Archive for the 'Holocaust' Category

UN Racism Expert Condemns Antisemitism – But It Is Not Enough

In his regular report (A/HRC/29/46) to the 29th session of the UN Human Rights Council on contemporary forms of racism, the Special Rapporteur, Mr. Mutuma Ruteere, focuses on the issue of racial profiling, which in his view affects primarily people of African descent and Middle Eastern origin. However, in his second report (A/HRC/29/47) that will be presented to the same HRC session, the Special Rapporteur addresses the issue of the resurgence of neo-Nazi ideologies.

Muslim and Jews, as well as the Roma communities are the minority groups suffering the most from stigmatization and violence in their respective countries, as pointed out by the Special Rapporteur. Political leaders have used the constant stigmatization of certain “vulnerable groups,” especially during austerity periods to justify “high unemployment rates, cuts in social benefits and increasing poverty.”

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UN Racism Expert Condemns Holocaust Denial

Unlike its discredited predecessor, the Human Rights Council has not passed one single resolution condemning antisemitism. (The Commission on Human Rights used to condemn antisemitism in 3 separate resolutions each year. Not much has changed since our 2004-2007 The United Nations and Anti-Semitism Report Card.)

Yet, in a recent welcome development, Mr. Mutuma Ruteere, the UN’s expert on racism, discrimination, xenophobia and intolerance, had some tough words for antisemites across the world. In his most recent report, the expert dedicated an entire section to “Countering Holocaust denial and the distortion of History” and included another section outlining successful methods for combating neo-Nazis and skinheads.

In particular, the report explicitly defines and denounces modern Holocaust denial. The report defines Holocaust denial as 1) denying six million Jews were killed during the Second World War; 2) professing the Nazis had no official policy or intention to exterminate Jews; and 3) extermination and concentration camps such as Auschwitz-Birkenau never existed.

The expert explains that while the Holocaust “is one of the well-documented events in recent history,” Holocaust denial is driven directly by antisemitism and as a tool for advancing the conspiracy of Jewish world domination. This antisemitism, the expert continues, also manifests in overtly antisemitic events and actions such as a full military funeral of an SS officer, a celebration of a Nazi military victory, and the promotion of antisemitic views by a comedian [alluding to French “comedian” Dieudonne] and other public personalities.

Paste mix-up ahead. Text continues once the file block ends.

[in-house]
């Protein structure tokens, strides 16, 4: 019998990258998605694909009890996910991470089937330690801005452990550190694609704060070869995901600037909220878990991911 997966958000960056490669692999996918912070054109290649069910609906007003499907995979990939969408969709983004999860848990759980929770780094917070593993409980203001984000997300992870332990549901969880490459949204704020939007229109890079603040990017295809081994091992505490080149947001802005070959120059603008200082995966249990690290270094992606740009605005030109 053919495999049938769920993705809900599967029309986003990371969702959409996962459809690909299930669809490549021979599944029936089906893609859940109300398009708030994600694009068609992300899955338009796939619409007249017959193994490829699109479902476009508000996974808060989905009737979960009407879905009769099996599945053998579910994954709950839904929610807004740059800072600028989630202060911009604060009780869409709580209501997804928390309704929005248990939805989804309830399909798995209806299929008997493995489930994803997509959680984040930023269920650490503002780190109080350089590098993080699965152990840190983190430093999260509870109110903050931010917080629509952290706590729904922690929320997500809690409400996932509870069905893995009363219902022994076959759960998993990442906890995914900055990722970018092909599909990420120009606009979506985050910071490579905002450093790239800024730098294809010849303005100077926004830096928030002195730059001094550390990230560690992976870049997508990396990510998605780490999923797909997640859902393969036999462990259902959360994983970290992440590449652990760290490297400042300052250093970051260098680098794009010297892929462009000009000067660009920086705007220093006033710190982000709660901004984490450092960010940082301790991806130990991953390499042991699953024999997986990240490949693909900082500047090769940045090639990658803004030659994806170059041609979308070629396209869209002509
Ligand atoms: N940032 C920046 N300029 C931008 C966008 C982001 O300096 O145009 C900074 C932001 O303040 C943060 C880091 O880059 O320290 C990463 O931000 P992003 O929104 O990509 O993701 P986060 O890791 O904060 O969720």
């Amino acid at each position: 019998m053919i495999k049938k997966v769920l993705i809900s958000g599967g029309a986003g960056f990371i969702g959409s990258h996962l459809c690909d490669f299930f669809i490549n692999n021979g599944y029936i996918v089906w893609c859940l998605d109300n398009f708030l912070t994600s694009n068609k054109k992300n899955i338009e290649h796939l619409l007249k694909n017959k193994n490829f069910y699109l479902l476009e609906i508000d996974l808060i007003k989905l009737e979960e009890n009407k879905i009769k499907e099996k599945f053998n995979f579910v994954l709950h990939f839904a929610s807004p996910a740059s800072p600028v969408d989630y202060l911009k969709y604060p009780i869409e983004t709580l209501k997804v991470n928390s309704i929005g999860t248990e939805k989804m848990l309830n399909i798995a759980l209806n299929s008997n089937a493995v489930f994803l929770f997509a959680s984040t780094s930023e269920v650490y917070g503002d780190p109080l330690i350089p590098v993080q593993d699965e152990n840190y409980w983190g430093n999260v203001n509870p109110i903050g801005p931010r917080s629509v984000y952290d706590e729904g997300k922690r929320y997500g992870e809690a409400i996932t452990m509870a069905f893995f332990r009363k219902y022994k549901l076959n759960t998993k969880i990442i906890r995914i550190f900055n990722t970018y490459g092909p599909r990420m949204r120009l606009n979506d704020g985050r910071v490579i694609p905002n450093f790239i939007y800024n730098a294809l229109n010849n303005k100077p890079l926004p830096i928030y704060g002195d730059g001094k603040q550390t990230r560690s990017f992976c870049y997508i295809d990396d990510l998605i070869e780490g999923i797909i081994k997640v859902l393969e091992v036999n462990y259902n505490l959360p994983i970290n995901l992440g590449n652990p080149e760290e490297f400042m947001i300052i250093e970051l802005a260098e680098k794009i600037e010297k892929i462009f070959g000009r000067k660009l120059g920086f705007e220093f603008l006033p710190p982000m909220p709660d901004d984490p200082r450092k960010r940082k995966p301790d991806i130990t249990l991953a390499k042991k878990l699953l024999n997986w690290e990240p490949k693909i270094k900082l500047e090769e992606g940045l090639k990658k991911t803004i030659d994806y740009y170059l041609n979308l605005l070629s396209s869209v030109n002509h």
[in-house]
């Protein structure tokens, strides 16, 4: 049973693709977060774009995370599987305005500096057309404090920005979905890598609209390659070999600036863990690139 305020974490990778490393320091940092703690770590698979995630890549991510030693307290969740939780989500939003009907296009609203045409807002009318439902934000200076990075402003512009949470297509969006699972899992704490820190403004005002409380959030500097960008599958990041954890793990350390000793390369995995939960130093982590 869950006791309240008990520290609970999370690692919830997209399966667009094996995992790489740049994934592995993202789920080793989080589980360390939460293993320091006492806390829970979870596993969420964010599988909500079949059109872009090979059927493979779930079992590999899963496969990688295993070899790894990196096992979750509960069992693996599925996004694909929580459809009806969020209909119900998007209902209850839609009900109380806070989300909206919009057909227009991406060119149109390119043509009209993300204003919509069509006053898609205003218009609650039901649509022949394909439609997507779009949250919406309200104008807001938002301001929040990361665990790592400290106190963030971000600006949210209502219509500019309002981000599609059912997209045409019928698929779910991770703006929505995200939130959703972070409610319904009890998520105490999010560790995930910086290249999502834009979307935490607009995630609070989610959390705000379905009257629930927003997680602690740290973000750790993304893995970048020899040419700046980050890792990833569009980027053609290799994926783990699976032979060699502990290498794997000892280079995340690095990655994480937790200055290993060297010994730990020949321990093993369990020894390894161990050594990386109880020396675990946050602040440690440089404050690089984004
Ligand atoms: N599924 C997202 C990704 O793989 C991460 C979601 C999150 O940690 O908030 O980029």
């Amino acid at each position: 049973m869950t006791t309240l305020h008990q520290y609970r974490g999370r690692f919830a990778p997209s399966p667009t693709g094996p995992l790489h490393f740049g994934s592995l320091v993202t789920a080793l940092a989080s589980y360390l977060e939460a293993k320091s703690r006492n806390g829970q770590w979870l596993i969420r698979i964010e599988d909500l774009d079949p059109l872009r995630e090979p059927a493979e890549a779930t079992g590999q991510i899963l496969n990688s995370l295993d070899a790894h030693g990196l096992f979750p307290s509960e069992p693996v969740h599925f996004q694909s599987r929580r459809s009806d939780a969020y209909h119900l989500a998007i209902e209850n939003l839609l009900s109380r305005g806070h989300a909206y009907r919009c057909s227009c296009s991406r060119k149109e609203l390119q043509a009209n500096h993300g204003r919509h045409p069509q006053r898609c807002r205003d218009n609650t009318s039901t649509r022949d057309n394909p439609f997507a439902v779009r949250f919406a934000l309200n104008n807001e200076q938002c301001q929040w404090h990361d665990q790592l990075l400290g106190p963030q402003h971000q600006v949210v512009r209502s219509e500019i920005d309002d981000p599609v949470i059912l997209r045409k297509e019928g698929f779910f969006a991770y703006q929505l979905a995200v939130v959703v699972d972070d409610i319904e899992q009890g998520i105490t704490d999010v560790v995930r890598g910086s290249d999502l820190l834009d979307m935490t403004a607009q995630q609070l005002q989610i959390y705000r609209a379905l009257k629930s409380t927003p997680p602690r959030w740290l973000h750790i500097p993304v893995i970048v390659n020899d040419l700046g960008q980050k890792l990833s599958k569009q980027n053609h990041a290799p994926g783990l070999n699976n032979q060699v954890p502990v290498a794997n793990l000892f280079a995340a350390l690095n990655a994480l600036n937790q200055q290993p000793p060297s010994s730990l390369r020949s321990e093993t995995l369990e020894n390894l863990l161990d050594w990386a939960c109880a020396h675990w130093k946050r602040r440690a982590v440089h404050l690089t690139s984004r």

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UN seminar on Holocaust remembrance

Seminar

High Commissioner Navi Pillay discussing with Prof. Dan Michman

For the first time, a seminar took place today at the Palais des Nation on the occasion of the International Day of Commemoration in Memory of the Victims of the Holocaust. The seminar was organized by the Office of the High Commissioner for Human Rights, with the support of the Permanent Missions of Israel and Canada.

The High Commissioner for Human Rights Navi Pillay delivered opening remarks. In her speech, she focused on the story of Petr Ginz, a young Jewish boy from Prague who was killed in the Auschwitz gas chambers. The text of her speech that was circulated also featured a picture of Petr, the first time that any photo has been added to a speech by the High Commissioner. After her remarks, the High Commissioner called for a minute of silence.

The first speak was Prof Dan Michman, Chief Historian of Yad Vashem, Israel’s Holocaust Memorial Museum. Prof Michman discussed the topic of how the Nazis were able to exterminate 6,000,000 Jews and numerous others, their motivations and the means they used. He referred to modern antisemitism as a main driving force and ended his remarks by stressing the importance of education and legislation.

The second speaker was Karolina Mirga of the Ternype International Roma Youth Network who discussed the issues around the Roma killed during the Second World War and the efforts of her group to keep the memory alive, educate young people and remember the people who perished during that dark period.

The last speaker was Mario Silva, the Canadian chair of the International Holocaust Remembrance, an intergovernmental organization charged with promoting remembrance, education and research on the Holocaust. He spoke of the different activities of the organization and the important role they play, bringing together governments, academics and civil society.

Mr Silva quoted the words of Canadian Prime Minister Stephen Harper said that “…we must resist the error of viewing the Holocaust as a strictly historical event.  It’s not good enough for politicians to stand before you and say they remember and mourn what happened over six decades ago…they must be unequivocal in their condemnation of anti-Semitic despots, terrorists and fanatics.  That is the only way to honour the memory of those who were consumed by the Holocaust.”

The seminar concluded by representatives from different countries taking the floor to reflect about the events of the Holocaust and the universal lessons it brings us, in terms of prevention and protection.




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